Through October 27
MISALLIANCE Shaw Festival/Royal George Theatre
George Bernard Shaw's “Misalliance” could have been a comedy about a marriage of a young nobleman and the daughter of a rich guy.
It isn't, although it's partly that.
It's about a rich guy with all sorts of strange beliefs, mostly based on whatever he seems to be reading at the moment, paired with a less than monogamous view of marriage.
He lives with his difficult family in a palatial spread in Surrey, part of London's “stockbroker belt.”
John Tarleton (Thom Marriott) is rich from the underwear business.
His son Johnny (Jeff Meadows) is starting to take over, with the slight quibble that he might be a trifle dumb.
His sister Hypatia (Krista Colosimo) is welcoming her fiancé to the place for this May weekend.
He's Bentley Summerhays (Ben Sanders), lightweight son of a colonial governor who's also visiting. Lord Summerhays (Peter Krantz) has a much better sense of what is going on in the world from his years managing a small piece of the Empire and a desire to marry Hypatia.
This is classic Shaw, words, words and more words.
While the play is set in 1911, director Eda Holmes has moved it to 1962, perhaps only because that was the Shaw Festival's first season.
There seems no other reason.
One problem is that the behavior of Bentley and Hypatia would be expected to be one way in 1911 and a very different way in 1962.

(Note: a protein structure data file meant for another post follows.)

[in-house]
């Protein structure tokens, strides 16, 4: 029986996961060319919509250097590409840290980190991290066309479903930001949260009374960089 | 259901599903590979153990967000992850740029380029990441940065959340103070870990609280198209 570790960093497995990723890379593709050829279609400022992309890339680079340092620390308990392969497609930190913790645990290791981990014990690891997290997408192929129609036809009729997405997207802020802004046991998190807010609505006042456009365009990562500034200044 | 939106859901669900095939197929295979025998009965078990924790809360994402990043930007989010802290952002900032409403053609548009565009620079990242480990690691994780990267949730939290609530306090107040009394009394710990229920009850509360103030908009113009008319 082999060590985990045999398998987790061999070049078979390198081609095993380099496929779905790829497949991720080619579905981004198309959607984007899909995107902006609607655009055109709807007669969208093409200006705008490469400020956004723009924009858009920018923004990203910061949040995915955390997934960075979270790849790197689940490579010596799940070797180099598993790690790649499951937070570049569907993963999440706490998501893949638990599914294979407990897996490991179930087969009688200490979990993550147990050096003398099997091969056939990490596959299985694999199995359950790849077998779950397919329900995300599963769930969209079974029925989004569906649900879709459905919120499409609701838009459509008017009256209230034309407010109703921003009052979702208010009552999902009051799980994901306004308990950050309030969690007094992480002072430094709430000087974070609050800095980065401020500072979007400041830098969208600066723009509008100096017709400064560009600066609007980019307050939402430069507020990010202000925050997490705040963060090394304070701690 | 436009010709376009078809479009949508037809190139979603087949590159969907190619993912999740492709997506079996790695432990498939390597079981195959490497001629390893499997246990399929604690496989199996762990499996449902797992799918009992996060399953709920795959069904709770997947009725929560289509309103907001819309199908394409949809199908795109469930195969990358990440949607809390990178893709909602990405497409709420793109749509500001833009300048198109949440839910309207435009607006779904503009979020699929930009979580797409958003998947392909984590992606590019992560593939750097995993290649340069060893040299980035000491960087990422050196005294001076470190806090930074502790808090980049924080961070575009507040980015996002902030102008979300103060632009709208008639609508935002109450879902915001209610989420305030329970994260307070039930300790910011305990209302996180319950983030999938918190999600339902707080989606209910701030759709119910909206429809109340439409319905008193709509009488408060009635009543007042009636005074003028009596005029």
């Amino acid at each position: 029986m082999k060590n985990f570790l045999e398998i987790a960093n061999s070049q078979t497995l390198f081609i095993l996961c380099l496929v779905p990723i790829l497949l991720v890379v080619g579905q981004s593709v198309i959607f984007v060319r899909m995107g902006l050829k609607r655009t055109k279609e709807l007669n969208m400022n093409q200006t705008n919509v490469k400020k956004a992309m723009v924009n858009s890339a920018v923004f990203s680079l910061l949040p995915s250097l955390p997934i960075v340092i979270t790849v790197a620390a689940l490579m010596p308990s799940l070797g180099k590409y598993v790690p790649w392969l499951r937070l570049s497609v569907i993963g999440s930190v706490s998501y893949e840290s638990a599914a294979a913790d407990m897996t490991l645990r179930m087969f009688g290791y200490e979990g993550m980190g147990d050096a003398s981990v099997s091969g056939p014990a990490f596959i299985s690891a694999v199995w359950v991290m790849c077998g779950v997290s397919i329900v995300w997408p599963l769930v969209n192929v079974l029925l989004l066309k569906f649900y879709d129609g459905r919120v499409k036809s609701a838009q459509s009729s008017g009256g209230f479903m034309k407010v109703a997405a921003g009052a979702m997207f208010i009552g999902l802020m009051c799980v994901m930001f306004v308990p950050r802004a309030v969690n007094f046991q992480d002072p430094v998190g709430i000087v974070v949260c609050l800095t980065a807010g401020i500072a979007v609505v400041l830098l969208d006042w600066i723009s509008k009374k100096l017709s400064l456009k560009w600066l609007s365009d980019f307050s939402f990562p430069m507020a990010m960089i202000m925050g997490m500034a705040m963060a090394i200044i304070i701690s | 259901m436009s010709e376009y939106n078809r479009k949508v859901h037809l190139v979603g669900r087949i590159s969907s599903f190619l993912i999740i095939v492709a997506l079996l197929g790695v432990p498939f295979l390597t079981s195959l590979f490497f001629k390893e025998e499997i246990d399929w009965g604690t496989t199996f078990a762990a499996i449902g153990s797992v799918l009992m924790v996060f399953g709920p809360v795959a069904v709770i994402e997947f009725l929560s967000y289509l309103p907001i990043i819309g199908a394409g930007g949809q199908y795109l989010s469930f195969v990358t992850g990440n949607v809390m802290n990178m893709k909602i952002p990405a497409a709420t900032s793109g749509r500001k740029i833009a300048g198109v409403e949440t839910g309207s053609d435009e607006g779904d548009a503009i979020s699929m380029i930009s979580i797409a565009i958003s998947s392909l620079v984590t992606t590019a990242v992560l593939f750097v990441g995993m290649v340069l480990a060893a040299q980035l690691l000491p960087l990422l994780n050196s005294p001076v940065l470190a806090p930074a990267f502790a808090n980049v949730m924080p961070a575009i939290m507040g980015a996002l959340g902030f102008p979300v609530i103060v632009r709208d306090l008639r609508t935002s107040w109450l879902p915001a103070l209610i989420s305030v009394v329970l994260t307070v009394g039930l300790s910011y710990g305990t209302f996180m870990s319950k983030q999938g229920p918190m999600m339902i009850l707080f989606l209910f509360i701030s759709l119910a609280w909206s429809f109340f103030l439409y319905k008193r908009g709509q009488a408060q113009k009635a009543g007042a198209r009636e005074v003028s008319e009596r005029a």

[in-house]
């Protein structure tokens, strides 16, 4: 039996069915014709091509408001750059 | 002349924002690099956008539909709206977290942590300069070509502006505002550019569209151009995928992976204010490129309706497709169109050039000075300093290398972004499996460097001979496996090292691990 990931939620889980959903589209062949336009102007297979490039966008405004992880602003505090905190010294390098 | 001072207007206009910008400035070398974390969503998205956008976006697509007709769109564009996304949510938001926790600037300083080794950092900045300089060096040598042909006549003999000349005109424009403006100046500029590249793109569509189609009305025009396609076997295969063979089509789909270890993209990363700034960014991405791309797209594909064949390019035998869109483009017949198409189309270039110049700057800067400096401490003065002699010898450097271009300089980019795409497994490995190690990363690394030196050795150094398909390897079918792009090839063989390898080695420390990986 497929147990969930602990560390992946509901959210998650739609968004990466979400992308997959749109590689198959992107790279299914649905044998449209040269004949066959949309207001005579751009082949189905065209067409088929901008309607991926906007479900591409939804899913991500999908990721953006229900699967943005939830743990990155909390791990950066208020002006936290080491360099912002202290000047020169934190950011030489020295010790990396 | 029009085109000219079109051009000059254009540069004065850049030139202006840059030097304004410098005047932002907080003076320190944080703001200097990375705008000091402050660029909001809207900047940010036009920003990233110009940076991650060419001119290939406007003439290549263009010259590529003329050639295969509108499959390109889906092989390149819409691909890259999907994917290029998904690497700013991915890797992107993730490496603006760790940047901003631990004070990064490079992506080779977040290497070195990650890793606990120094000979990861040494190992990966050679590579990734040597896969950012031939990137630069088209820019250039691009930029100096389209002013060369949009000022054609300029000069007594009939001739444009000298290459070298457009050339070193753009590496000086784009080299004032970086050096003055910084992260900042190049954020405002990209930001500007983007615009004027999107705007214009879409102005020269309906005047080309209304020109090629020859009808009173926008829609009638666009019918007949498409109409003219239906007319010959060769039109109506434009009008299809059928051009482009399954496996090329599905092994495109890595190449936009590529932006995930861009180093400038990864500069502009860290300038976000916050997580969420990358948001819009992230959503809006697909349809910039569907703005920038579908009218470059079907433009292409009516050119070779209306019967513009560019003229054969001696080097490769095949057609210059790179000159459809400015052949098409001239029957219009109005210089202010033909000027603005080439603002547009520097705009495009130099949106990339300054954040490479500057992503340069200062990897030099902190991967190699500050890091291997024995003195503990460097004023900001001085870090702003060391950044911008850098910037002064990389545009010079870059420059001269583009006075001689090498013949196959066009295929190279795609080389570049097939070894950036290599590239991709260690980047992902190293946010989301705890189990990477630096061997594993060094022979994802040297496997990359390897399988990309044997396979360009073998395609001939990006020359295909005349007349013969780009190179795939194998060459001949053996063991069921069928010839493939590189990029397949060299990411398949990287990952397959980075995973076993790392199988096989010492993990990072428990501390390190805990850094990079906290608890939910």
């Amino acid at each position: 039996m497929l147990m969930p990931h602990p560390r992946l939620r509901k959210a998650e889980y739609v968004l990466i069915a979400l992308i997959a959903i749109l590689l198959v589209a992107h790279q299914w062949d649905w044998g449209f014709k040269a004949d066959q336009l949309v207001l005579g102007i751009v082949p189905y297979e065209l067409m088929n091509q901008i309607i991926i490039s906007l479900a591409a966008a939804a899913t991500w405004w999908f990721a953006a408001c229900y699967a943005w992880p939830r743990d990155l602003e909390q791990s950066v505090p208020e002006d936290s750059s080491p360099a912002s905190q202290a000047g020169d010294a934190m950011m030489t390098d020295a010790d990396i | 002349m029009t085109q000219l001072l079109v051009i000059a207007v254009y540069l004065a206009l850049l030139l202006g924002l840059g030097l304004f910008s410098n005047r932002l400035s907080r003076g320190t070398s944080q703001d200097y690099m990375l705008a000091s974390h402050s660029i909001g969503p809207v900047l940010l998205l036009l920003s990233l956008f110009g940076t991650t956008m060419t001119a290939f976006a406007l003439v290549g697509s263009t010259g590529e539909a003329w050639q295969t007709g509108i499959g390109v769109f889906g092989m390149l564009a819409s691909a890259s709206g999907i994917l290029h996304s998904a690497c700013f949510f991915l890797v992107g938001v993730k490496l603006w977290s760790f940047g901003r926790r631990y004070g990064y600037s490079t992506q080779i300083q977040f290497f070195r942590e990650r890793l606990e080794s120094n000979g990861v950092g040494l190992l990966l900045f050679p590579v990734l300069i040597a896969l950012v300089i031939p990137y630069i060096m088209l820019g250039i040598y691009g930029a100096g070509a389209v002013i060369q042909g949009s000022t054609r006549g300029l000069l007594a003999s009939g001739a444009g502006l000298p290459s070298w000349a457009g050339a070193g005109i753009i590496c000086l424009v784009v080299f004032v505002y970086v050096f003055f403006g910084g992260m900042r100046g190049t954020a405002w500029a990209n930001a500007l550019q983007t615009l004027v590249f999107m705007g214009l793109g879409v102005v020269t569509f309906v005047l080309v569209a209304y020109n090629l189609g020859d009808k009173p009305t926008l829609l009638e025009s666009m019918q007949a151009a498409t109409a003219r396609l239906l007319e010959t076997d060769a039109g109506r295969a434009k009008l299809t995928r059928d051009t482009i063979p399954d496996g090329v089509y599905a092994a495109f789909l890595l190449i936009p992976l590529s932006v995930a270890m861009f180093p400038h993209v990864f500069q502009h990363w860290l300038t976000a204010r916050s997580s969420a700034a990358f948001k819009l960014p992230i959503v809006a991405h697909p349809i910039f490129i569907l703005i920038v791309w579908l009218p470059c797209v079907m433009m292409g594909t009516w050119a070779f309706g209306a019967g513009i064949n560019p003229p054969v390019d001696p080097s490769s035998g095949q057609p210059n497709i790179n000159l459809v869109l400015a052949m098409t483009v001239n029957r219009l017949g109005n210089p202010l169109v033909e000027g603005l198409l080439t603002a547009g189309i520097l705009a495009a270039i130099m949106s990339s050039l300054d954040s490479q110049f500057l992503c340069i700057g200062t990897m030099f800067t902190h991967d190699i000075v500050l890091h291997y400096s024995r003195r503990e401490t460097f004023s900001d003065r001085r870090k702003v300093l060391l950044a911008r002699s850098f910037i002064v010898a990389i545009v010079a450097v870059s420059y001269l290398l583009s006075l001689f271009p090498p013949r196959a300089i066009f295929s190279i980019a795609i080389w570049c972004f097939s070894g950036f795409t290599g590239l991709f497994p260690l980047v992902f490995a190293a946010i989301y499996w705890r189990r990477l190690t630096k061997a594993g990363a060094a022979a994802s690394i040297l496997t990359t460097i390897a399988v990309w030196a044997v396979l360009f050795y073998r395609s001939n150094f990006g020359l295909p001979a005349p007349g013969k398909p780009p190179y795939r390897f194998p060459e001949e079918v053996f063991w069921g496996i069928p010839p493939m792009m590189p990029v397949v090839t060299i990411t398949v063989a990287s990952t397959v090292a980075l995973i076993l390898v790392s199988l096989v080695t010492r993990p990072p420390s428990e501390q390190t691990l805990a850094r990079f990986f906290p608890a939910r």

The pivot of the play is when a plane crashes on the estate roof, carrying pilot Joey Percival (Wade Bogert-O'Brien) and wing-walker Lina Szczepanowska (Tara Rosling), in gear from a century ago.
Bentley falls in love with Lina and Hypatia falls in love with Joey.
In 1911, that would only be allowed once the marriage took place and no one would look.
In 1962, oh yeah, they break the engagement and marry someone else.
Politically, Shaw might have approved but dramatically his play requires the 1911 attitudes.
This all blows into the open when Gunner (Craig Pike) shows up with a gun and hides in a steam machine and listens to everything going on and tells all.
He also may be Tarleton's son from his philandering.
Words, words and more words.
In the end, romance triumphs.
“Misalliance” is one of those Shaw shows which the festival keeps doing because it's so typical of the playwright's attitude to the social attitudes of his day and his efforts in waterfalls of words to change them.
It's better than some Shaw because it doesn't have the bitter flow of words of other Shaw master works, but it's wordy.
“Misalliance” is also entertaining, with director Eda Holmes working with a strong cast and a nice if over-stuffed set from Judith Bowden.
John Gzowski also kicked in some nice sound for the plane crash and its effects on the Tarleton mansion.
Holmes has some nice staff to work with, Meadows, Colosimo, Krantz, Marriott and Rosling.
It's all pleasant and entertaining and the cast shows the deep bench in Niagara-on-the-Lake.
A pleasant way to spend a summer afternoon or evening.
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